Value Investing: Is It Valuable?
The idea of “value investing” is not new, and its benefits for investors may seem intuitive. The basic principle of value investing can be summarized by a maxim attributed to nineteenth-century investor and financier Russell Sage: “I buy my straw hats in the winter.” In other words, value investors seek out investments that have sound fundamentals but are nonetheless currently undervalued by the financial markets. The objective of value investing is to purchase these assets while they are out of favor and hold them until the market’s opinion of them is more in line with their underlying fundamentals. Notable persons who incorporate value investing into their portfolio philosophy include Warren Buffett, Laurence Tisch, Martin J. Whitman, and Bill Gates.
Recently, however, value investors have largely failed to see their expectations materialize. Over the last ten years, the value sector of the stock market has underperformed in all major equities markets: the United States, developed international markets, and emerging markets. Similarly, the sector emphasizing companies with smaller market capitalization (“small-cap”) has been underperforming, drawing many of the same types of conjecture and criticism as the value sector. This long dry spell has led many pundits and even some analysts to declare that “value and small cap are dead” as profitable avenues for investors.
But are they really? To answer this question, it’s worth reminding ourselves of several principles. First, value and market capitalization are only two of several dimensions that should be considered when constructing a well-diversified portfolio. In addition, growth characteristics and economic sector (domestic, foreign developed, and emerging), along with others, are also important vectors of market performance. Moreover, investments characterized by different dimensions are typically not correlated—their price movements tend to be governed by different factors. All these variations are important to consider when trying to assemble a portfolio with maximum diversification.
Second, it is important to keep time and perspective in mind. It is impossible for any individual to accurately predict the price movement of a stock within a given time period. For example, the current ten-year underperformance of value and small-cap stocks may seem sufficient justification for giving up on them, but the risk–reward ratio of stocks in general has gone through much longer periods of negative performance. For example, from 1966 through 1981, stock price performance failed to justify the greater risk of holding stocks when volatility was measured against the rest of the market (a measure referred to as “beta”). But imagine that you had sold all your stocks in 1966, when the Dow was at 969. On the date of this writing, it closed at 25,954. In other words, all assets with risk (that is, all assets) sometimes go through long periods of underperformance. The trick is to own a diversified portfolio that allows you to benefit more overall than the underperformance of any single sector.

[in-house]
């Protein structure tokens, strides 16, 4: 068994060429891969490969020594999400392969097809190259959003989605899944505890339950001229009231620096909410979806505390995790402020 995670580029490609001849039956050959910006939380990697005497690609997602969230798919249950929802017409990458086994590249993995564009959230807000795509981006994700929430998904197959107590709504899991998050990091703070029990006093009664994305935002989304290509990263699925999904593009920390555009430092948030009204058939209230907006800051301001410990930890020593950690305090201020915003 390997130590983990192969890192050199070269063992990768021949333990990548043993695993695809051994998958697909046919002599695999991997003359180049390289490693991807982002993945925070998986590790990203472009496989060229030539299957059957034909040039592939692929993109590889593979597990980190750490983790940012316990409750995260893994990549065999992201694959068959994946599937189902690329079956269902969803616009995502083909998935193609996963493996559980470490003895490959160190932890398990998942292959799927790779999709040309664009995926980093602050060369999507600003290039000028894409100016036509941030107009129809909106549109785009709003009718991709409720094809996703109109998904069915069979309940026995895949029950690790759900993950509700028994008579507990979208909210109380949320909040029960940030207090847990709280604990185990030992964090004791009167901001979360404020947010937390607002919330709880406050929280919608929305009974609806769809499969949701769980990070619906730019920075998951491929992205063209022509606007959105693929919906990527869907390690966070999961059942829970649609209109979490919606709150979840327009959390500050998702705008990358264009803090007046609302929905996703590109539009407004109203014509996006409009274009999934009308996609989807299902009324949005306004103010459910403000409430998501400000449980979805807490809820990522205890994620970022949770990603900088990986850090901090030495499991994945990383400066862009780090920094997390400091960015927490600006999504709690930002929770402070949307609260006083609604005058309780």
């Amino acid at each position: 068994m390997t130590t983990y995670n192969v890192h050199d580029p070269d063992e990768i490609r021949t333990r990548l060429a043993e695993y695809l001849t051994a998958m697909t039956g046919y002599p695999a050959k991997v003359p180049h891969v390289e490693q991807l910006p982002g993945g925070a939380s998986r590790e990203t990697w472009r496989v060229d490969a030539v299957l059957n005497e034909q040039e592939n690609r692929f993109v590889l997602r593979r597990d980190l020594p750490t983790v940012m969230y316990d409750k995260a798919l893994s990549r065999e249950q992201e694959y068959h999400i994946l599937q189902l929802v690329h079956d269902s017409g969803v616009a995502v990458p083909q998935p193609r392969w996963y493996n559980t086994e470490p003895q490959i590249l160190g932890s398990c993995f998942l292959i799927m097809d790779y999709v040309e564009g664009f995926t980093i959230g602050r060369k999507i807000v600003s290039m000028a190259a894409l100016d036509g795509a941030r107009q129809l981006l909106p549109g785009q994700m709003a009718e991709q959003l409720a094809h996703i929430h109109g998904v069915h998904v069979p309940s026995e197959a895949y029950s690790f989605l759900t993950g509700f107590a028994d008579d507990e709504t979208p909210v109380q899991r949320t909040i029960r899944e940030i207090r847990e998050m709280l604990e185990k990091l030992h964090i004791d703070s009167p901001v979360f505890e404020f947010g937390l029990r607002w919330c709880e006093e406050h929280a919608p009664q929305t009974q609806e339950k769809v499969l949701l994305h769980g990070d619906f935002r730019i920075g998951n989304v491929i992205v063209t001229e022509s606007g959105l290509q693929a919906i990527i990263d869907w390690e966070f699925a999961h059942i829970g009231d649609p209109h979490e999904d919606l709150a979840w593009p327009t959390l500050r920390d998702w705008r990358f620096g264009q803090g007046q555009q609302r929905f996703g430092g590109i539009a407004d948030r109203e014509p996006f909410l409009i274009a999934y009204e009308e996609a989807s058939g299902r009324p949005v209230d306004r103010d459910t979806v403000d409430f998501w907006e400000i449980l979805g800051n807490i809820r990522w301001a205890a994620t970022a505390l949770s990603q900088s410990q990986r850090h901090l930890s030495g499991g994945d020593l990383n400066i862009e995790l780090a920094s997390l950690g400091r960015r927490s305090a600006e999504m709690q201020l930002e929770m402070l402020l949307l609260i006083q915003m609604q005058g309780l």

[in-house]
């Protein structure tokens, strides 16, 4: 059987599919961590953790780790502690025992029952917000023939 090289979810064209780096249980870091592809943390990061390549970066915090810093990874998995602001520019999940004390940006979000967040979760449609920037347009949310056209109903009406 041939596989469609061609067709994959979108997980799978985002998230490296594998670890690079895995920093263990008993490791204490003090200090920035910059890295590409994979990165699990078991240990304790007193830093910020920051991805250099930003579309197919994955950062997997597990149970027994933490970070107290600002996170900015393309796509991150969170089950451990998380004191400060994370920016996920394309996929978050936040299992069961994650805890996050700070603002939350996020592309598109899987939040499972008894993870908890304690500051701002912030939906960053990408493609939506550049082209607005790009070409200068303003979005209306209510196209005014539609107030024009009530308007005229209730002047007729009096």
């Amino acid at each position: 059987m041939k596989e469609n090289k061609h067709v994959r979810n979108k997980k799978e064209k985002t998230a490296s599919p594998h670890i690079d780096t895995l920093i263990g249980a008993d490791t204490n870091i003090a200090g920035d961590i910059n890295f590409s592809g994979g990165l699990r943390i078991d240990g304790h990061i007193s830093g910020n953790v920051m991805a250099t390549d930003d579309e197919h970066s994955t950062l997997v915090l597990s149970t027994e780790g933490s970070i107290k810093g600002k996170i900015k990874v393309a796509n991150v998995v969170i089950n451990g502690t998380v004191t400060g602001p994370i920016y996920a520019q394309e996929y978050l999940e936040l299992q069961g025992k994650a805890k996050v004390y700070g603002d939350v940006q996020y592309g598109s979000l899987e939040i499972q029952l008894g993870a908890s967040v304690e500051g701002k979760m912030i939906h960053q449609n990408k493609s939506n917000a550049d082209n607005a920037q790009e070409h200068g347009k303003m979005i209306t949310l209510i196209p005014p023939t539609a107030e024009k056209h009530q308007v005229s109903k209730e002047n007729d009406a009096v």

One reason investors may conclude that “value and small cap are dead” is a behavioral trait called “recency bias.” This originates from the universal human tendency to give greater credence to more recent information than to older information. We see recency bias in financial behavior all the time. For example, when a certain stock appears to be on a “hot streak,” many will jump on the bandwagon and buy the stock. The most recent information persuades them that it has nowhere to go but up. We frequently observe, however, that these stocks become overpriced or suffer declines for other reasons. Not surprisingly, when this happens, many of those same buyers who eagerly bought when the news was encouraging will get right back out, because the most recent information seems to be telling them that’s what they should do. Obviously, such see-saw buying and selling behavior is not predictive of long-term success in the financial markets. Although a ten-year trend may seem the opposite of “recent,” it is not at all unusual for a particular sector, or even a market as a whole, to go through even longer cycles before changing trajectory.
Finally, long-term investing success must also rely on patience and diversification. When investors have established an appropriately diversified and balanced portfolio that aligns with their long-term goals, needs, and tolerance for risk, they must have the patience to permit that portfolio to do its work. A well-designed portfolio will include a variety of sectors, which will tend to diverge in performance based on different influences and factors. Furthermore, this variety protects against the fact that it is impossible to predict the specific price movement of any given sector at a particular time. At present, value and small-cap are underperforming for various reasons. But other sectors, such as growth stocks, are exhibiting more robust price performance. These sectors may remain in the same position relative to each other over the coming months, or they may switch places. But rather than trying to decide which one is the “winner” and which is the “loser,” investors would be well advised to appropriately diversify their holdings to benefit from as many scenarios as possible.
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